You may have seen her steal the screen as the overly enthusiastic and cut-throat sidekick in Grey’s Anatomy, but after decades of playing a supporting role, Canadian actress Sandra Oh has claimed a role as a protagonist on TV.

When she was just 21, the Emmy nominee was studying at the National Theatre School of Canada, and became fixated on an ad for a starring role in The Diary of Evelyn Lau, a biographical series on the Canadian writer’s teenage years as a runaway. She made the trip from Montreal to Toronto for the audition, squeezed the director’s hand as she laid on the floor, and won the part.

The year Evelyn Lau was released (1994), Oh also landed the lead in Canadian director Mina Shum’s film, Double Happiness. With two major leads under her belt, the actress collected a Gemini Award nomination for Best Lead Actress and won the Genie Award for the same category.

25 years after that monumental debut, Oh, now 47, is playing the hero in BBC America’s Killing Eve, her first lead role on a TV show. Now currently filming its second season, Killing Eve was an instant hit. Oh became the first woman of Asian descent to be nominated for an Emmy in the lead drama category for her role. This historical appointment – and possible accolade – came a few weeks prior to the release of the summer’s hottest blockbuster, Crazy Rich Asians. While Oh is not in this movie, her success on the silver screen reflects the why the movie killed at the box-office: there is power in diversity.

Oh told Vulture that when she first arrived in LA, her Asian identity was an issue for agents. One, in particular, told her she’d never be a leading lady. “It was the way that she said, ‘Listen: I’m not going to lie to you. A lot of people are going to lie to you. But I’ve got nothing for you here. I have Suzy Kim’ — I’m just making up names — ‘she has an audition in like six months. There’s nothing for a year,’” Oh recalls. “‘My best advice for you is to go back home and get famous.’”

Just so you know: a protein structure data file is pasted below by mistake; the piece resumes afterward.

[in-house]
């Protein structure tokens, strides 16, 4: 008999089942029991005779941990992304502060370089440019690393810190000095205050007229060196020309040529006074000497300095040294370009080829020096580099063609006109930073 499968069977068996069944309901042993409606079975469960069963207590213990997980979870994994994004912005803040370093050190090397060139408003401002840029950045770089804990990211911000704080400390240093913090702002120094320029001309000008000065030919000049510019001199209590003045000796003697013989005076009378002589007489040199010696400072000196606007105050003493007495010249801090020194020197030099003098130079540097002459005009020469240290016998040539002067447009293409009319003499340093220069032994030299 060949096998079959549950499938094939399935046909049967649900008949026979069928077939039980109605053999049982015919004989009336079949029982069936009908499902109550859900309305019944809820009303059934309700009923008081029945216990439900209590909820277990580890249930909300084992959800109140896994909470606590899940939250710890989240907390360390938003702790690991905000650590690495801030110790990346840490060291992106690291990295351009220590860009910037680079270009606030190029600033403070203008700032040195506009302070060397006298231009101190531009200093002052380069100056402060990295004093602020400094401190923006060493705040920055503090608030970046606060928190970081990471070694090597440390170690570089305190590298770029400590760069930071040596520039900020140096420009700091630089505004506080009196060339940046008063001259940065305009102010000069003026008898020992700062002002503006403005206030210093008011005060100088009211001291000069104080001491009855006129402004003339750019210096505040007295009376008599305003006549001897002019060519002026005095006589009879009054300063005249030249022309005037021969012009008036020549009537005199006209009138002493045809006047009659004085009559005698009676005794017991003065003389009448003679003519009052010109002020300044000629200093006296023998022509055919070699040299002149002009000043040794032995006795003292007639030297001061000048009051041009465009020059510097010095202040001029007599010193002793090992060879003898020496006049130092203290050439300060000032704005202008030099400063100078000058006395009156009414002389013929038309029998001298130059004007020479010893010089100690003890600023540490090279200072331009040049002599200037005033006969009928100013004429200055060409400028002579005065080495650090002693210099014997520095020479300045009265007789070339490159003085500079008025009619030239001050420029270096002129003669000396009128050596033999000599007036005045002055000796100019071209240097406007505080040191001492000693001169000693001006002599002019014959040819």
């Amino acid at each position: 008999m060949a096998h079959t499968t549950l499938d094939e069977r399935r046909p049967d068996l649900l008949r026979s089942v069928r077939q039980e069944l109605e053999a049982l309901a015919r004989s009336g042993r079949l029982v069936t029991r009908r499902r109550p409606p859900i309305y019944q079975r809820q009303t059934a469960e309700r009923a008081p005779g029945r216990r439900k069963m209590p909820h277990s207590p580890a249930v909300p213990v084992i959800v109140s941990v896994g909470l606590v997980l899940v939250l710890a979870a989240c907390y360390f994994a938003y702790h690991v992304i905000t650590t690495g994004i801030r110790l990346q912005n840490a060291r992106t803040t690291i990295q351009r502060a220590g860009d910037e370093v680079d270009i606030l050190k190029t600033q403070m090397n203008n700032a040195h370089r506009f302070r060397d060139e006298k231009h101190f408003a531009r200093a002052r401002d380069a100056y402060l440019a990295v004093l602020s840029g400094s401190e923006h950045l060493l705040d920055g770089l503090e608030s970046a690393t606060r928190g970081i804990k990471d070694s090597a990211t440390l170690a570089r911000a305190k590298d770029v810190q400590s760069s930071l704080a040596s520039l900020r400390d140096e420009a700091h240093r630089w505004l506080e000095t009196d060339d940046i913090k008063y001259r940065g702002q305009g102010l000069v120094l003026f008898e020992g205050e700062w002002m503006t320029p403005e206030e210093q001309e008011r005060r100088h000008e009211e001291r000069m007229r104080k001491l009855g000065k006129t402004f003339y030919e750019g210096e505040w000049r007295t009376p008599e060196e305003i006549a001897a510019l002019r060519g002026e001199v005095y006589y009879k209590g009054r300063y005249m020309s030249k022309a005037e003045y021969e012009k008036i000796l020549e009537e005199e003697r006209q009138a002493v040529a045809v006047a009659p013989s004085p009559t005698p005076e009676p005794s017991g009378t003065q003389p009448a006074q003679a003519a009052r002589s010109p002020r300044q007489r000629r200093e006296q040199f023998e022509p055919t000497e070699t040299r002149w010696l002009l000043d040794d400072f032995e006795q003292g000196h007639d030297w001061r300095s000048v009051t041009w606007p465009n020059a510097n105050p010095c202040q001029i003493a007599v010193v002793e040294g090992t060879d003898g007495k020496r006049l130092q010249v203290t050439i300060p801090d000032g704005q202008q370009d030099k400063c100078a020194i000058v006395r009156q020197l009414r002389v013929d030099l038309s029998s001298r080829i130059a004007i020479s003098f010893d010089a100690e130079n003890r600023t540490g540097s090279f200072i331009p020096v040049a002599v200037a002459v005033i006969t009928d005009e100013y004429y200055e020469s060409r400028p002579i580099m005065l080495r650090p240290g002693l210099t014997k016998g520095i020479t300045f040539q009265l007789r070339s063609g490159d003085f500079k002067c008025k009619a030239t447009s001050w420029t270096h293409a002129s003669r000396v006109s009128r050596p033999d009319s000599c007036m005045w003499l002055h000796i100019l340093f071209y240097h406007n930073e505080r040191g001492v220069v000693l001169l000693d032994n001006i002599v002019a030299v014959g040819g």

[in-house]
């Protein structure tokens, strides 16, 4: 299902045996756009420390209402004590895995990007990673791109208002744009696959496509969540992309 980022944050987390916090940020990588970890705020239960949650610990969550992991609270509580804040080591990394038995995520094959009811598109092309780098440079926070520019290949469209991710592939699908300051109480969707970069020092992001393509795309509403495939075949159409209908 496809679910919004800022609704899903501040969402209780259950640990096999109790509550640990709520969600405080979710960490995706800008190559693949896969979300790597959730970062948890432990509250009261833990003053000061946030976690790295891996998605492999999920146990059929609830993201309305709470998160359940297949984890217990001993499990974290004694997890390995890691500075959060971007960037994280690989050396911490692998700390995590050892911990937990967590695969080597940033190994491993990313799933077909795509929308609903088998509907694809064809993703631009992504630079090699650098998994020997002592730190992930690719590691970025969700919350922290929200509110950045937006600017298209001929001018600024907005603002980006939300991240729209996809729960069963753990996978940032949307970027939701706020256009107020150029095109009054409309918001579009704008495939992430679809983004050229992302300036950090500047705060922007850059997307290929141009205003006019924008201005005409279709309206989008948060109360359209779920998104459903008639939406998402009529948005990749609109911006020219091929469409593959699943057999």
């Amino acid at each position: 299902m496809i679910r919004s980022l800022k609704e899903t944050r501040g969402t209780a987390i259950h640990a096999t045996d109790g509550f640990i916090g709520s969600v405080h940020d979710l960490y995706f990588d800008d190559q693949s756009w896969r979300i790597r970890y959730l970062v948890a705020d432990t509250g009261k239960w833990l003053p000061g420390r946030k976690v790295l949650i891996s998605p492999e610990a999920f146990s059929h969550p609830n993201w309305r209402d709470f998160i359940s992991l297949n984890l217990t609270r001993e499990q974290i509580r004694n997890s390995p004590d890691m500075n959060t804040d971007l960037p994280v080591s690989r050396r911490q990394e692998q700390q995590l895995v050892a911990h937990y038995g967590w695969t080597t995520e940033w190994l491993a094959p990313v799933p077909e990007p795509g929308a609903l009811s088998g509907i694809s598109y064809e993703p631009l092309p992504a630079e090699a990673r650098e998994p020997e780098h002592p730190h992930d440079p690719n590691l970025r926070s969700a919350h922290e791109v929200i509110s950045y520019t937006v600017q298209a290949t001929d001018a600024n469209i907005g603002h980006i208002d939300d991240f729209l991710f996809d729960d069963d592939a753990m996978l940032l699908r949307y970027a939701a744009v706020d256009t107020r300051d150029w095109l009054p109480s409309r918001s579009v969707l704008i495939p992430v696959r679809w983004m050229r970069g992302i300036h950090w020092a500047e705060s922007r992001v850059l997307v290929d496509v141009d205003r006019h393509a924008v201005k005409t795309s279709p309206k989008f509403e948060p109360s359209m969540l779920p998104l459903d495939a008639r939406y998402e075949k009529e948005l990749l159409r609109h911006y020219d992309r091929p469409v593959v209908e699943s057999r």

Home for Oh was a suburb of Ottawa, where she was in one of the handful Korean families in the neighbourhood. Instead of letting this one opinion ruin her stride, she continued auditioning and built a career in Hollywood out of supporting parts. She’s one of the most prominent Asian actors in Hollywood, consistently working year after year, claiming your attention whenever she walked on-screen. How could you forget her as the vice-principal fangirling over Julie Andrews’ royal character in The Princess Diaries?

Now, Hollywood has finally made room for Oh to cement herself as a lead. The Phoebe Waller-Bridge creation showcases Oh’s formidable performance range, placing Oh as an MI5 agent who is overlooked at work and is hungry for a way to prove herself. The psychosexual thriller follows the agent as she obsessively tries to catch a female assassin, in part to solve the high-profile crimes, and in part because she knows they’re kindred spirits.

Based off of her performance in season one, we can only hope that this is the beginning of a long string of starring roles for this Canadian. It’s been a long time coming and there is no one more deserving.

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Jane Bradshaw

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